My food tracking is going beautifully. I've added a few more stats: rolling 30-day averages, and a monthly average so I can see not just the how-it's-going-without-all-the-bumps-and-squiggles, but also have a good visual cue for how things are progressing every period of time. I've been slowly creeping up in how much I eat, corresponding to how much working out I've been doing, and how much I'm capable of doing in cardio, and how my body is changing shape (even if my weight still hasn't budged in 16 months). So while initial estimates of my BMR were around 3100 calories, I'm now thinking that I'm up around 3750 calories a day. (when I started tracking, my average intake was ~1900 a day, now I'm up to about 3000 a day. So 16 months ago I was burning off ~1200 calories a day, and right now I'm down to burning off only about 750 calories a day. My belt continues to need new holes, though, and even when the belt stays steady, the way the rest of the pants fits continues to change!)

So, that's how things are going in my world of health these days. A little rambly, but I don't really have much of a point. I just had a really good evening.

Sneaky exercise... I win?

I feel like Buttercup post-wedding in The Princess Bride, when she's baffled that she's married. She didn't intend for it to happen, it just sort of.. happened.

I've never really liked cardiovascular exercise. I don't like to run, it makes me huff and puff and get out of breath. For half the year or more, that triggers a really mild asthma attack, and I wheeze (mildly) for hours afterward. But January of 2012 I made a few decisions about my health and my body, and I've been sticking to them as much as physically possible ever since:

1. Log everything I eat every day (this makes me think about it, and therefore only eat what I'm willing to admit that I ate. So, I only eat when hungry, which is way better than not thinking about it at all and eating a LOT MORE, which has been my pattern for years!).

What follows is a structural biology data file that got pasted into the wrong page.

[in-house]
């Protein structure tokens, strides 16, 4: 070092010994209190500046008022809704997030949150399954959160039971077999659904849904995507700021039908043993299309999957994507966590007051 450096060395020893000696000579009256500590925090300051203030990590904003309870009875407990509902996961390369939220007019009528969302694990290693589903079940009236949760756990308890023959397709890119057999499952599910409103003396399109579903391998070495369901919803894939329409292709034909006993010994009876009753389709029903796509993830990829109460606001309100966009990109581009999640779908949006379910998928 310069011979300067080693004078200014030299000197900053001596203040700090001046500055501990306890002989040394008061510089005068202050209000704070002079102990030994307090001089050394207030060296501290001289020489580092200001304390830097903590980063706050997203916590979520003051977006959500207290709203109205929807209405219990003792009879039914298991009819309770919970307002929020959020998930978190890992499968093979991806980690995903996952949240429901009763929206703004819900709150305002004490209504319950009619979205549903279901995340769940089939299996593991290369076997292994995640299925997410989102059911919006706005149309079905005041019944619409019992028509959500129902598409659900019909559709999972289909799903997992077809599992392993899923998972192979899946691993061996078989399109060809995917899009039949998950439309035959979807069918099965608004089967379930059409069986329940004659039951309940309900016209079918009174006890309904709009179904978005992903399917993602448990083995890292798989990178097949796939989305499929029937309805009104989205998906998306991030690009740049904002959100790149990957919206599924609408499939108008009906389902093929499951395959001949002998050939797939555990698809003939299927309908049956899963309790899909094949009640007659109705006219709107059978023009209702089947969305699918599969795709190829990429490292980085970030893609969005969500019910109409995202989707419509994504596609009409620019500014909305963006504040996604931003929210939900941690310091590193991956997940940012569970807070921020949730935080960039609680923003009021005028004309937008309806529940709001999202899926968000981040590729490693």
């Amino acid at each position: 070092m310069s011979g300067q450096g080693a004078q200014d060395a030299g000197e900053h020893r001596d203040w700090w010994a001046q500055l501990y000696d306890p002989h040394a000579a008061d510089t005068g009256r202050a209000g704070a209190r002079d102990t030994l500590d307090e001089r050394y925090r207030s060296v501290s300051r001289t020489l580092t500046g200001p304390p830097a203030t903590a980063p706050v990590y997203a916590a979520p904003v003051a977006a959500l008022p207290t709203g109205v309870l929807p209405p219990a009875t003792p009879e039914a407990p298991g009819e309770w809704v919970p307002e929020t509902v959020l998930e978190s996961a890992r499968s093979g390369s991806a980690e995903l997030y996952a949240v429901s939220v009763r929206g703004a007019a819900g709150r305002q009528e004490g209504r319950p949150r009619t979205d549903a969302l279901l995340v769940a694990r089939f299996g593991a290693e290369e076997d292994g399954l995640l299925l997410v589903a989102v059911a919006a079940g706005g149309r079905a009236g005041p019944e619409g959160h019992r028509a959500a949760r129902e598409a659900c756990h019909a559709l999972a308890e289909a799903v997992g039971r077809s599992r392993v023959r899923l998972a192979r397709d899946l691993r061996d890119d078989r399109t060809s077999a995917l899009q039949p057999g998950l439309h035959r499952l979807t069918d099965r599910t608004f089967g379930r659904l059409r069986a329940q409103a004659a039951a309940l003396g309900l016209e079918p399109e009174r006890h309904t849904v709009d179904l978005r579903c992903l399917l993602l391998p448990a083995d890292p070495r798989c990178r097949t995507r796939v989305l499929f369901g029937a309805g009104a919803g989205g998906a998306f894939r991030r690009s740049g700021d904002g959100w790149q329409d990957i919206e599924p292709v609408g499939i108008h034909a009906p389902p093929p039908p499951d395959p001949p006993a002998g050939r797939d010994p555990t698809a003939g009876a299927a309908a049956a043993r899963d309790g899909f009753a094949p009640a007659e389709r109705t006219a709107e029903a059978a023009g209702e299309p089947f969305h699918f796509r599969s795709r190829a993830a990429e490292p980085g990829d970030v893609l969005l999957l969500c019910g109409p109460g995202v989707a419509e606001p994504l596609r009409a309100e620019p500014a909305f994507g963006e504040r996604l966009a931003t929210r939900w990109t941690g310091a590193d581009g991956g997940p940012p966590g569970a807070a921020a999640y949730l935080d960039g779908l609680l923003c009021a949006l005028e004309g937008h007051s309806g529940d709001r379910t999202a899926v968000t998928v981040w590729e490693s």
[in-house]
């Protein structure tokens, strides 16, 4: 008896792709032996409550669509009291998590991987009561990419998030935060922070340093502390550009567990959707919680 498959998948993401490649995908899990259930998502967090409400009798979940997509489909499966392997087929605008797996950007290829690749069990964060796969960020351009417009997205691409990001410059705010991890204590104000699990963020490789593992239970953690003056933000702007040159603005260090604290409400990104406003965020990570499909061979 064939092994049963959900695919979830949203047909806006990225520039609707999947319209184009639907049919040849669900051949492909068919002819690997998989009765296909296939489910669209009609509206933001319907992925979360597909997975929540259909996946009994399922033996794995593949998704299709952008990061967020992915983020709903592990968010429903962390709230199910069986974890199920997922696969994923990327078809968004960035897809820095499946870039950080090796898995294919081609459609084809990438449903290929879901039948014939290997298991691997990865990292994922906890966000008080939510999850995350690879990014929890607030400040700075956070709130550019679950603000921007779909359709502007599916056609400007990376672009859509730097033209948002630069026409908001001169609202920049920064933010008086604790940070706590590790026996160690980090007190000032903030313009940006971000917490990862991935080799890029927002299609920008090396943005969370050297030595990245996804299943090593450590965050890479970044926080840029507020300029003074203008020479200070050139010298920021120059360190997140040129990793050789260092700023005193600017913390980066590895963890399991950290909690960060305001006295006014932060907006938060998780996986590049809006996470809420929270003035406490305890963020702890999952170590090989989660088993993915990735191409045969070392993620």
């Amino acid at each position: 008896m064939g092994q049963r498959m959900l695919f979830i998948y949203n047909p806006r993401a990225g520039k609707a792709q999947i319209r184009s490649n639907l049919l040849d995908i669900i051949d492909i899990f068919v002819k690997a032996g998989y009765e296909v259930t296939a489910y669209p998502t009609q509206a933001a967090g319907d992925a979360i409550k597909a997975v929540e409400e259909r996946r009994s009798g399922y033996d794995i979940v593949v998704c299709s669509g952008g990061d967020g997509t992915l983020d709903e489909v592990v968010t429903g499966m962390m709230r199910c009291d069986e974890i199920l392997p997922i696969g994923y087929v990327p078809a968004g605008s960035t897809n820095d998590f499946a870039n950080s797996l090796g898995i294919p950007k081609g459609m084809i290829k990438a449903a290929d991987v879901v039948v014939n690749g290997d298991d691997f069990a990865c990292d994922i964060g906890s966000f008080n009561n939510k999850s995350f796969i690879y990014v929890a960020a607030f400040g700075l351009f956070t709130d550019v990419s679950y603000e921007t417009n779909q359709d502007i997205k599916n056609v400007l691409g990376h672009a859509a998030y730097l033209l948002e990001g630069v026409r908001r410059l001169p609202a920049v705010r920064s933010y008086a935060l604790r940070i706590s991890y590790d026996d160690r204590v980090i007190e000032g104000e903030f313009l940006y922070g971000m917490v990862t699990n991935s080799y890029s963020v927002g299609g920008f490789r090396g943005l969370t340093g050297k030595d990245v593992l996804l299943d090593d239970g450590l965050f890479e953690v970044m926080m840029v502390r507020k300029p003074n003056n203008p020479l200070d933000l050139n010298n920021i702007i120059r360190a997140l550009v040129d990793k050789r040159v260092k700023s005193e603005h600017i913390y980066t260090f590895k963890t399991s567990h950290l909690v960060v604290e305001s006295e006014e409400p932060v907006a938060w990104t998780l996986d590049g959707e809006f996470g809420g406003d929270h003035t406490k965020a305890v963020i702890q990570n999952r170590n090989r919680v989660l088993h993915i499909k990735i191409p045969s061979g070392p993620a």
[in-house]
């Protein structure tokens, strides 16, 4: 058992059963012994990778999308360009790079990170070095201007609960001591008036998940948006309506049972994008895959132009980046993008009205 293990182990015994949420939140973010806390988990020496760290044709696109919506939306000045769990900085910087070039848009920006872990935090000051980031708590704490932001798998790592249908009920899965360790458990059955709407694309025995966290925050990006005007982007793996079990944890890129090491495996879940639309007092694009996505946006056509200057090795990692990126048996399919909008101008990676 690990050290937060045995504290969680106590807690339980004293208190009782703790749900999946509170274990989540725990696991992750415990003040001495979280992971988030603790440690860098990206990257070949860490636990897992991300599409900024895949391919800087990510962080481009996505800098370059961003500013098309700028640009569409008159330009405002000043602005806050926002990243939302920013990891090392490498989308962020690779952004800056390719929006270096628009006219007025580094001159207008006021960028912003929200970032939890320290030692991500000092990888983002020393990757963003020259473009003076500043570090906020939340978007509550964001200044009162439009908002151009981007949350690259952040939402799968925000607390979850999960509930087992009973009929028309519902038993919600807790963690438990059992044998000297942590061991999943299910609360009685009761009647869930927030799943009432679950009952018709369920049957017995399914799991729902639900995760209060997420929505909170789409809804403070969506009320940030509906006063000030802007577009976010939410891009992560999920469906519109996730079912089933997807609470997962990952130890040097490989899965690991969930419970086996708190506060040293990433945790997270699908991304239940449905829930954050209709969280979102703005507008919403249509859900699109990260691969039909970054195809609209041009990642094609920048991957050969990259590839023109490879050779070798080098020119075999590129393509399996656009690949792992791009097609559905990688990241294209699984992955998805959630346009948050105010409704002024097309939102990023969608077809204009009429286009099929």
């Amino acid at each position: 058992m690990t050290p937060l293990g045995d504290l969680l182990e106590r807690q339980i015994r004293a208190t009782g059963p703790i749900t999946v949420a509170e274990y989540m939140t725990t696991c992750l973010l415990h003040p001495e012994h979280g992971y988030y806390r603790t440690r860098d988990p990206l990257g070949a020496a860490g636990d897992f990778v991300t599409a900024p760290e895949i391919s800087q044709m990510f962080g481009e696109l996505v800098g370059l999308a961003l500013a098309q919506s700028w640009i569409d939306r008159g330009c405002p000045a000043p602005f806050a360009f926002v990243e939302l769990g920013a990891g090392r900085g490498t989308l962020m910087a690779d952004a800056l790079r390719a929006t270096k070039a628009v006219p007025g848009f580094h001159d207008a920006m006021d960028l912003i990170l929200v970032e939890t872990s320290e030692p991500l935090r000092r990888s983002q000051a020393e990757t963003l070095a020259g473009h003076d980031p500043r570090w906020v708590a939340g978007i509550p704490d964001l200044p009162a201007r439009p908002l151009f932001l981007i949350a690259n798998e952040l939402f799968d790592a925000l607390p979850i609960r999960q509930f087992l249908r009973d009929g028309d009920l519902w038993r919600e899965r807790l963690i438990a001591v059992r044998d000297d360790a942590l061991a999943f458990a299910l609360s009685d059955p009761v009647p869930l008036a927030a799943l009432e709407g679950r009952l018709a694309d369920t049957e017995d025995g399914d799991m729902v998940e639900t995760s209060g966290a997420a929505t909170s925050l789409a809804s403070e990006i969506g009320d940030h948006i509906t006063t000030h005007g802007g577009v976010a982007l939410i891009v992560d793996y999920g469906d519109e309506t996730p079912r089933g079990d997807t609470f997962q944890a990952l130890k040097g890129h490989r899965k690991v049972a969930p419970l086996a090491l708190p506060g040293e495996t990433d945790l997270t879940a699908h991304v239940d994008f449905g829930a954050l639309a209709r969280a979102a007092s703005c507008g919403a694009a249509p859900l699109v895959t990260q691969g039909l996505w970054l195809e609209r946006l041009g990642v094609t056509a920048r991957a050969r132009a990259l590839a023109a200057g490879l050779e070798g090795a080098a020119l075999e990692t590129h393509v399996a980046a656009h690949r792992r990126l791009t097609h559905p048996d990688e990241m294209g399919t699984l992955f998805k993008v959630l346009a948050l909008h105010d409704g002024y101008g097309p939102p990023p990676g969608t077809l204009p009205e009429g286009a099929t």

2. Really actually go to the climbing gym thrice per week, unless I really actually can't.

3. Every day I'm at the climbing gym, do 30 minutes on the treadmill (walking!!).

It's worked out pretty well -- I've babbled about it before -- but at some point months in to this routine, I realized that while I'd started off wanting to get off the treadmill before 10 minutes was up and *forcing* myself to stay on for half an hour, eventually I had to remind myself to stop at 1 hour and get my butt on the climbing wall. My stamina went up, and with it, my enjoyment.

I broke my foot and had to take a while off. I got the 2-week-long flu and had to take many more weeks off to let my lungs recover. Yesterday I had a good night of climbing, tomorrow I'll be climbing too, but I got there Monday late enough that I had NO time for cardio, and so after a really long tough day at work I headed to the climbing gym: 30 minutes on the bike, and then a water break followed by 45 minutes on the treadmill. Stretching a LOT after. And you know what? I felt completely wonderful.

This is a way I never expected this kind of exercise to make me feel. And I really like it. I'm sure this is tied in large part to how much my body (appearance and ability) has changed in the last 15 months. I'm excited to see how things continue as I, too, continue!
Music Is Life

I may have outgrown iTunes...

Hi, my name is Benjamin, and I have way too much music.

585.86 GB of tunes. 107,925 songs. 325 days of music. If I pushed play as the ball dropped on Newyears, the last song in my collection would finish playing some time on November 21st.

When you've got that much music, iTunes has trouble thinking about all of it at once. It probably doesn't help that I have a computer with a not-all-that-huge internal harddrive, so my music is actually stored in a larger-capacity external drive. That means that it stops spinning when it hasn't been used recently (I get to define what "recently" means, and so it shuts down pretty quick after I'm done listening to music, to drastically increase the lifetime of the drive), which means that there's a delay of a handful of seconds the first time I touch the program after I've left it alone for a while. I'm okay with that, but ... the delays get bad.

I'm pretty sure that iTunes just isn't cut out to think about as many songs as I've got in it right now. Most people can sync their iTunes and iPod with no trouble. The biggest iPod they make right now is a 160GB device, which holds about 1/4 of my music. Mine is only 60GB -- I hardly even use it any more, now that my commute is so short! But the inability of iTunes to even let me type in the name of an artist or song for it to search for without a 15-second spinning-wheel-of-potential-doom is kind of frustrating. An update came out recently that showed a marked improvement... but now, as I was doing some stuff today, adding new albums I just bought at a concert last night, it was back to its previous slowness. I wish it scaled up better than this... I'd like to love it as much as I used to.

Today I tried to burn an MP3 cd, and I got an error that all the files I were trying to put on the disc couldn't be put on an MP3 cd because they're not MP3s. (I rip my CDs to a higher-quality compression format called M4A, better sound than MP3.) I thought it would be easy to convince iTunes to do the task anyhow, but it's a completely unnecessarily irritating process: